John Egan was next up. John is North West Regional Lead at Progressive Energy, the company that is project managing the HyNet development. He said that the climate emergency demanded urgent action. At present, our local industrial cluster contributes about one fifth of the total carbon emissions from the entire North West total of industrial, domestic, travel, agriculture, etc. He sees HyNet / ‘Blue hydrogen’ as one of a number of solutions to reducing total emissions, none of which are perfect – many technologies will play their part. He mentioned that renewables currently supply only around 2% of the UK’s total energy needs, and, in global terms, the UK is doing relatively well in developing renewables.
As we neared the end of the evening, Don Naylor, one of the coordinators for Liverpool Friends of the Earth, took to the stage. He drew attention to the appalling records of many fossil fuel companies operating in the global south, particularly in Mozambique: indigenous land grabs, wholesale human rights abuses, environmental destruction, corruption, etc. Don advocated that corporate social and environmental due diligence should be carried out on companies and partners involved in HyNet.
Finally, Chris Matheson, MP for Chester, drew out a number of salient points from the various presentations. Critically, 5% of the UK’s total energy usage is concentrated on a 13-mile stretch of the Manchester Ship Canal between Eastham Locks in Ellesmere Port and Weston Point in Runcorn. Chris perceives an urgent need to act, otherwise these industries will ultimately have to be closed down to meet the legally-binding 2050 ‘net zero’ target. He is willing to see if HyNet works, and hopes it will create new opportunities for our region.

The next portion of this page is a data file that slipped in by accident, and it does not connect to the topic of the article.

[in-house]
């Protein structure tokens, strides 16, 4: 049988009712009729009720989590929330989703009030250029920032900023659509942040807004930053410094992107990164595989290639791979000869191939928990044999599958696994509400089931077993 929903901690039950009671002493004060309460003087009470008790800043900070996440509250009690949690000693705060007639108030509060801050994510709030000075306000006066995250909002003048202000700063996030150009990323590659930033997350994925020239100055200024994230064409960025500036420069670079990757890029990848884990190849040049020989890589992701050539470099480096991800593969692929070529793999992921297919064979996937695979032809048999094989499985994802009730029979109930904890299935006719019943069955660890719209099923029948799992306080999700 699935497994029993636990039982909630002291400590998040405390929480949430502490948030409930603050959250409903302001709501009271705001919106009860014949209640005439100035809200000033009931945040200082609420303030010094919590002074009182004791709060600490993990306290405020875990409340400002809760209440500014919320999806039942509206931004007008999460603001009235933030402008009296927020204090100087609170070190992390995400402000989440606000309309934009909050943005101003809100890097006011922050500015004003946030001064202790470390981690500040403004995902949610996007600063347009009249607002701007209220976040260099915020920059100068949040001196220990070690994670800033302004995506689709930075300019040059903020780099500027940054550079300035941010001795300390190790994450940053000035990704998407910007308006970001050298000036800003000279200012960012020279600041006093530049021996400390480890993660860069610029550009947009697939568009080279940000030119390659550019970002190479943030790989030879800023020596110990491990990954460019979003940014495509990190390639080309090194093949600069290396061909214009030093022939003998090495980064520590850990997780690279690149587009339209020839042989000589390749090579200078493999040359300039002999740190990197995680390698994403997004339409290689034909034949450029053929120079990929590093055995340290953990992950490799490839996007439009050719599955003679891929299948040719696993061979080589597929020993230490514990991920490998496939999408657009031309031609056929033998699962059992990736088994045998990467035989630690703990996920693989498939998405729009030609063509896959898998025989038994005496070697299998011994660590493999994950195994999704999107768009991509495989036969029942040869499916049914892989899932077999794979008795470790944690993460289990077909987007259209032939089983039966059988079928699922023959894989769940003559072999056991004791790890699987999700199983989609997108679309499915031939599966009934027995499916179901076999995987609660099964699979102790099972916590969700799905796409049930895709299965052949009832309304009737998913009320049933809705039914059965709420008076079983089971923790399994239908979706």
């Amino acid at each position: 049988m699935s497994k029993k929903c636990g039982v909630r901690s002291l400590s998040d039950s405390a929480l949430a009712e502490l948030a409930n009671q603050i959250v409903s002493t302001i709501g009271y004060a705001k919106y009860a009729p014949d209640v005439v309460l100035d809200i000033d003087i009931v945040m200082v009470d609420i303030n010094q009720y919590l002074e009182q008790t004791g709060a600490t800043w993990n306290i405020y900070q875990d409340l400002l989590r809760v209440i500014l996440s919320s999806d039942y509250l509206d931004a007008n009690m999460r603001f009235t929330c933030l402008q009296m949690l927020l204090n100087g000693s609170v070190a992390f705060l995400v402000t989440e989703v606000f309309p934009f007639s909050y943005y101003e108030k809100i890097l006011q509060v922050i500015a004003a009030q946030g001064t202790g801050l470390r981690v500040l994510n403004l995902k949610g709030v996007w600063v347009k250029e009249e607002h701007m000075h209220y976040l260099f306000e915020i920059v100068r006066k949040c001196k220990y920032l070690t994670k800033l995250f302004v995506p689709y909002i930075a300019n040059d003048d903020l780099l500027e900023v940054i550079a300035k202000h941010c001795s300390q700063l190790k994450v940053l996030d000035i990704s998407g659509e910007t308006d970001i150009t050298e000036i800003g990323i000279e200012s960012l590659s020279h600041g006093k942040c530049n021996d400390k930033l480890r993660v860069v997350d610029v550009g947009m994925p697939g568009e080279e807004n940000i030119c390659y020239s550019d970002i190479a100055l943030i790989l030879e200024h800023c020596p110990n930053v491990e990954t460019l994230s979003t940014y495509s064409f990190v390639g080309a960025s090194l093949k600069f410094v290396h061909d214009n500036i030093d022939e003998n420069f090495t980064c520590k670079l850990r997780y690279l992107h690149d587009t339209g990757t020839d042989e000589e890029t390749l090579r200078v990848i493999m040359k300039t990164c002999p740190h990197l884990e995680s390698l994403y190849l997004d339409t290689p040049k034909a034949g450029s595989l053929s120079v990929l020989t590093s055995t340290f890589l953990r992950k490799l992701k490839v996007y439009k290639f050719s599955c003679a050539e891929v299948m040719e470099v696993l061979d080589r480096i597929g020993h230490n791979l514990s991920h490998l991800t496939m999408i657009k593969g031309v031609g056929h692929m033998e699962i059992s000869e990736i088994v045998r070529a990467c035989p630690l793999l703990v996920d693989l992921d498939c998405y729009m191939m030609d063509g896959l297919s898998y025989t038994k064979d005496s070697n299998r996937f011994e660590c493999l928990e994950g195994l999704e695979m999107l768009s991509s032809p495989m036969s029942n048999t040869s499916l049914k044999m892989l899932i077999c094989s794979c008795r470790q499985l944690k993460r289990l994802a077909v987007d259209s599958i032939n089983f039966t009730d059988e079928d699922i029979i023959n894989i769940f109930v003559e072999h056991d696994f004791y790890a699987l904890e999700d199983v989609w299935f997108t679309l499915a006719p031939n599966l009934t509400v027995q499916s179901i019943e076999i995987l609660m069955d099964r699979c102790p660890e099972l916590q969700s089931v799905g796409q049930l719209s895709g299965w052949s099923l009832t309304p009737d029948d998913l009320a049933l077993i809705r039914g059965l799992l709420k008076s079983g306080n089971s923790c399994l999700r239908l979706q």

Did this debate change anyone’s opinion of HyNet and blue hydrogen? Somehow, I doubt it, though I hope that there’s now more understanding and respect for each side’s position.
HyNet means “business as usual” for our continued reliance on fossil fuels. If the CCS aspect works at the 97% efficiency John Egan predicts (without presenting any supporting evidence), then I admit it will significantly reduce carbon emissions at the price of increased fuel use, meaning that we continue to invest in a fossil fuel industry that we really need to be closing down.
Many, myself included, would argue that more carbon emissions could be saved by investment in insulating buildings and installing heat pumps, proven technologies. This would create many more jobs, but is politically very much harder to do, as it involves persuading millions of individuals to incur expense and accept disruption at home and at work. If, as a country, we are to meet our ‘net zero by 2050’ target, then we will inevitably need these measures to be taken further down the line, a legacy for future leaders and generations to tackle.
If you want to watch the HyNet Storyhouse debate, it is available for viewing on YouTube:
Part 1 (1 hr 54 mins) – https://youtu.be/_7ehNxuiGck
Part 2 (13 mins) – https://youtu.be/eGnMWJBxTPw